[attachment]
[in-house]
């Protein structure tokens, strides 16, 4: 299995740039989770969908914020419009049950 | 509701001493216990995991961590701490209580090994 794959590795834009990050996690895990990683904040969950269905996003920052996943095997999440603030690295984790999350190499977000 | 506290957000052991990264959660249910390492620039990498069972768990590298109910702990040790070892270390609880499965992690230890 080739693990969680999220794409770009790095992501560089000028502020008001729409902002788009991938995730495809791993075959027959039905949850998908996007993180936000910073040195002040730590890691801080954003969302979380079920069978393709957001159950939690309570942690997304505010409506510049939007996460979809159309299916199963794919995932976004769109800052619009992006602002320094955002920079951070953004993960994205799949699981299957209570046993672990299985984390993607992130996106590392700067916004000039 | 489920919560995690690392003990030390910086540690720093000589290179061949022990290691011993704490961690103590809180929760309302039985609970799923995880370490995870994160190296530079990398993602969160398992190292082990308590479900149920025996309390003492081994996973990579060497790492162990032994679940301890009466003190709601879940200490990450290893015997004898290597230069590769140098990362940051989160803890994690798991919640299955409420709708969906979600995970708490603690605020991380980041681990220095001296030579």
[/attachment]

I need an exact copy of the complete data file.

[in-house]
């Protein structure tokens, strides 16, 4: 299995740039989770969908914020419009049950 | 509701001493216990995991961590701490209580090994 794959590795834009990050996690895990990683904040969950269905996003920052996943095997999440603030690295984790999350190499977000 | 506290957000052991990264959660249910390492620039990498069972768990590298109910702990040790070892270390609880499965992690230890 080739693990969680999220794409770009790095992501560089000028502020008001729409902002788009991938995730495809791993075959027959039905949850998908996007993180936000910073040195002040730590890691801080954003969302979380079920069978393709957001159950939690309570942690997304505010409506510049939007996460979809159309299916199963794919995932976004769109800052619009992006602002320094955002920079951070953004993960994205799949699981299957209570046993672990299985984390993607992130996106590392700067916004000039 | 489920919560995690690392003990030390910086540690720093000589290179061949022990290691011993704490961690103590809180929760309302039985609970799923995880370490995870994160190296530079990398993602969160398992190292082990308590479900149920025996309390003492081994996973990579060497790492162990032994679940301890009466003190709601879940200490990450290893015997004898290597230069590769140098990362940051989160803890994690798991919640299955409420709708969906979600995970708490603690605020991380980041681990220095001296030579």